Tuesday, 2 January 2018

2017: a brief round-up of our year...

On the move...and staying put.

Our year seems to have centred on the word HOME – in various guises. After settling on staying in Guernsey last year, we’ve been busy... settling in. Some decorating, some sorting, not enough decluttering, quite a lot of gardening; more DIY – mostly Richard; making Morningstar into our hereforeverhome.

And yet... ‘Home is where the heart is.’ Our hearts are not only in Guernsey but also very much with family and friends scattered around the world. We can’t be in two places at once, so we have relished opportunities to reconnect, whether locally with good friends, having friends and family to stay, or internationally: Skyping with Cat and Andy, Jonny and Adele and extended family, including Cat and Jonny’s ‘parents-in-law’;  visits from Tanzania, visits to Adele’s parents in Lincoln, dear friends in Shrewsbury and Lancashire...

School has also been an extension of home, though becoming, for Angie, less so: she continues to enjoy the children and their parents, but there have been many, many changes this year, not least the departure of a much-loved headteacher.

...and, of course, much time – three months total, in fact – has been spent in the motorhome visiting France: Brittany in February, the Loire valley at Easter, exploring the South of France in the summer. #justa2hourferryride.  The Dogkennel, as our vehicle is known because Pickle would spend all her time in there if she could, hosted quite a few friends: lunch picnics down at the beach over New Year; groups of family friends camping with us in France; a gathering of 9 of us for supper just before we all caught the ferry back home. It has been wonderful to have the flexibility and opportunity which the motorhome gives us to meet up with so many friends. While away, we have been able to have guests to stay in our house, through AirBnb. Preparing the house certainly ensures that it has an extremely thorough spring clean!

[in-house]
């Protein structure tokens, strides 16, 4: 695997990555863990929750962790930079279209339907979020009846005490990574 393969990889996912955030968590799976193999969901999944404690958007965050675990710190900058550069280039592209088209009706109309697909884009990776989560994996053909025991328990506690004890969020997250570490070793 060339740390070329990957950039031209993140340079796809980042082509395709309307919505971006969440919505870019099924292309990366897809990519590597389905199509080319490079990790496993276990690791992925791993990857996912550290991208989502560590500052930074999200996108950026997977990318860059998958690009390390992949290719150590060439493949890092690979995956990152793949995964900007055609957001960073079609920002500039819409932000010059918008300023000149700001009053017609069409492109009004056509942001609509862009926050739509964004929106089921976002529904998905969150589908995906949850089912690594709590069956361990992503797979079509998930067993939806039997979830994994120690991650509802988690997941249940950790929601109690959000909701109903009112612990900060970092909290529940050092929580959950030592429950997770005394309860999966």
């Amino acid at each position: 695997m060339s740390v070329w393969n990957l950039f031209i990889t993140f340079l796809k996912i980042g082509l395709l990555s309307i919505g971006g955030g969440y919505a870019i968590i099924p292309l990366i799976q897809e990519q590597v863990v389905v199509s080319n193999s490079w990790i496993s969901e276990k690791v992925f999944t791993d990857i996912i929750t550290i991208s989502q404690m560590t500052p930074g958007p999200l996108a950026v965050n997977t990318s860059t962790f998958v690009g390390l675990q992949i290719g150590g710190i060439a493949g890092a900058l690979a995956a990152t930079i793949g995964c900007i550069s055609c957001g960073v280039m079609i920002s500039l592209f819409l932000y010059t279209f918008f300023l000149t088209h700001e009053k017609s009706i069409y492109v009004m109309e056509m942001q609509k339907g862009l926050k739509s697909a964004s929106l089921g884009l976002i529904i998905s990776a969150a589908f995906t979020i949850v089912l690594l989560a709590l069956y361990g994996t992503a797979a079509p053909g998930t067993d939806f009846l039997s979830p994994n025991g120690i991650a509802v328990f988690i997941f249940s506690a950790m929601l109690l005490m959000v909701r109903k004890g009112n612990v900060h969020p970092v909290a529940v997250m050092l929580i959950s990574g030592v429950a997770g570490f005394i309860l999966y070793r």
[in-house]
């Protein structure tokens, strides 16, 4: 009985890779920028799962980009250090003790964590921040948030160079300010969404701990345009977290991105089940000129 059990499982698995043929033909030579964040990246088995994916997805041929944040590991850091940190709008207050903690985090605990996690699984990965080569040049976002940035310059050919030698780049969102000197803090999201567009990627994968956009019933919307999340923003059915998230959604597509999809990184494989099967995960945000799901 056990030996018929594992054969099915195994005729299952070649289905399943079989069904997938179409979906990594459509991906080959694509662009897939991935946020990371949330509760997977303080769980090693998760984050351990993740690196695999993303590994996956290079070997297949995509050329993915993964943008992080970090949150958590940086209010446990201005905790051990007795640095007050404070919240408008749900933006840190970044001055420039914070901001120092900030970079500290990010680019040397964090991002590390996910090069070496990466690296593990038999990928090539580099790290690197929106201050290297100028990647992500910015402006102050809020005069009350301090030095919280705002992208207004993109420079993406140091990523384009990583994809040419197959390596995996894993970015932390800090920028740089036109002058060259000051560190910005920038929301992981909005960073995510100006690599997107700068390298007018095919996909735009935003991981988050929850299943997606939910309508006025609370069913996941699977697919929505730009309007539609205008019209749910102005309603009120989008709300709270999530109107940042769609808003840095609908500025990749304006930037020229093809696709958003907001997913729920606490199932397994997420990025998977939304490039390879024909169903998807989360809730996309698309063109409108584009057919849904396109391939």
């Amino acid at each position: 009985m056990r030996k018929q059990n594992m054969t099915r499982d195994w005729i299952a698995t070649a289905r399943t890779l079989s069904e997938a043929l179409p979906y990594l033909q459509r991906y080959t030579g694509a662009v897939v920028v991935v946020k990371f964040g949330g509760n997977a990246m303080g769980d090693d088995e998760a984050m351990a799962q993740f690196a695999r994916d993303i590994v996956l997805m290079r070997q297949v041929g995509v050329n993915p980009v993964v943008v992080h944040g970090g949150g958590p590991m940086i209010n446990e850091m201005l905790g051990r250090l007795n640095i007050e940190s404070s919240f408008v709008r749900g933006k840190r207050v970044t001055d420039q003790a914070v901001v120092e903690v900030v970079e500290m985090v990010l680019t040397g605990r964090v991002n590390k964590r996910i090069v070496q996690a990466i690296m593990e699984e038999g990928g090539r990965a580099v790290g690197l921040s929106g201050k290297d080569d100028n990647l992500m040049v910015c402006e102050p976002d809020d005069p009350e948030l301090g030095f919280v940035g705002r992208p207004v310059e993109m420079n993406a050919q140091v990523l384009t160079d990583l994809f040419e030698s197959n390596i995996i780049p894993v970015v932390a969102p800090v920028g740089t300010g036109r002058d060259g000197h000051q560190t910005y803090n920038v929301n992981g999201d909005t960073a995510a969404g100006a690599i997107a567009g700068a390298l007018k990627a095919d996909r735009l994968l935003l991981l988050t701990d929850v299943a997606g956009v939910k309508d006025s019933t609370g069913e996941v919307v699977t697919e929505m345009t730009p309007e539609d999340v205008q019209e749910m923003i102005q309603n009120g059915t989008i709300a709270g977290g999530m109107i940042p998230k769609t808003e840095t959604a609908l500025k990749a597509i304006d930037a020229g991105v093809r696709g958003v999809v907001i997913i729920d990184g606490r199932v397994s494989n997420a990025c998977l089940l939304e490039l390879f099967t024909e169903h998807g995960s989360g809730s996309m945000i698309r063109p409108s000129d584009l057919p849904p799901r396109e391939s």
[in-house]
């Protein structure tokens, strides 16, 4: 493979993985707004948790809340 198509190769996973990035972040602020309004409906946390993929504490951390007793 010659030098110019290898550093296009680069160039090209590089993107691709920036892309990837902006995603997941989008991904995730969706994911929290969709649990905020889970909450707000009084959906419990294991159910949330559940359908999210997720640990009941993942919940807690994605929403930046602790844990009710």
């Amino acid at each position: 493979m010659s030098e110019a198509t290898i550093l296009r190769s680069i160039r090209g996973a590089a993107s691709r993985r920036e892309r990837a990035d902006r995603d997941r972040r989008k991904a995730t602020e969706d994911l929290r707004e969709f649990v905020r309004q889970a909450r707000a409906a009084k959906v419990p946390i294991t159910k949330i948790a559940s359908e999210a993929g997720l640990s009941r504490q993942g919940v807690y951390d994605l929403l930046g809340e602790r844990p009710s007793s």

And I reflect: Jesus grew up in a home but, as an adult, had no home to call his own. When he was born, it was among strangers; his early years were spent as a refugee in Egypt. Cat and Andy are living their lives helping refugees and homeless people in Iraq, working with Medair. (Andy works to provide clean water and sanitation; Cat runs the logistics, finances and human resources for the medical teams. Their jobs are hugely demanding: we are in awe of the equanimity with which they face daily challenges.) Adele and Jonny are teaching in an independent school in Arusha, Tanzania: Jonny is loving being back in Africa, especially as they live near our long-time friends Byron and Lisa. In their free time, they volunteer to help train teachers in poorer schools, so that the poorest children can receive a better education. We are grateful for their work.

So, as we look back on this year, as I think about the children’s lives we have all, in our various ways, touched: I think of the future, and what 2018 might bring. What difference will we make this year? For all our efforts are nothing compared to the Gift of Jesus that we remember particularly at Christmas. Grateful for His gift, grateful for His grace.

Monday, 1 January 2018

Definitely December

The last month of the year. Long awaited, because it heralded Cat and Andy's visit for Christmas. They had sent us a brief video, purporting to be booking Airbnb for the Christmas period... which then turned out to be our house. They had booked their flights and were coming for Christmas!  (They had previously checked that we had decided to stay in Guernsey; had debated arriving on the doorstep, dressed in Christmas wrapping paper; but decided to let us know by video link...)

To say we were thrilled, delighted, ecstatic...is an understatement. Sometimes, words just don't cut it....

Before their arrival, of course, there were three weeks filled with carol services and the necessary rehearsals; Christmas decorating, Christmas lunches, Christmas shopping...  Advent.
Market square, St Peter Port

Advent. This year, a daily blog reflection; contributing to some 'reverse Advent calendars', both at home and at school; opportunities, while teaching RE, to reflect on the Christmas story and Jesus's coming, and what that means to us.

And some lovely little films, helping explore the meaning of Christmas: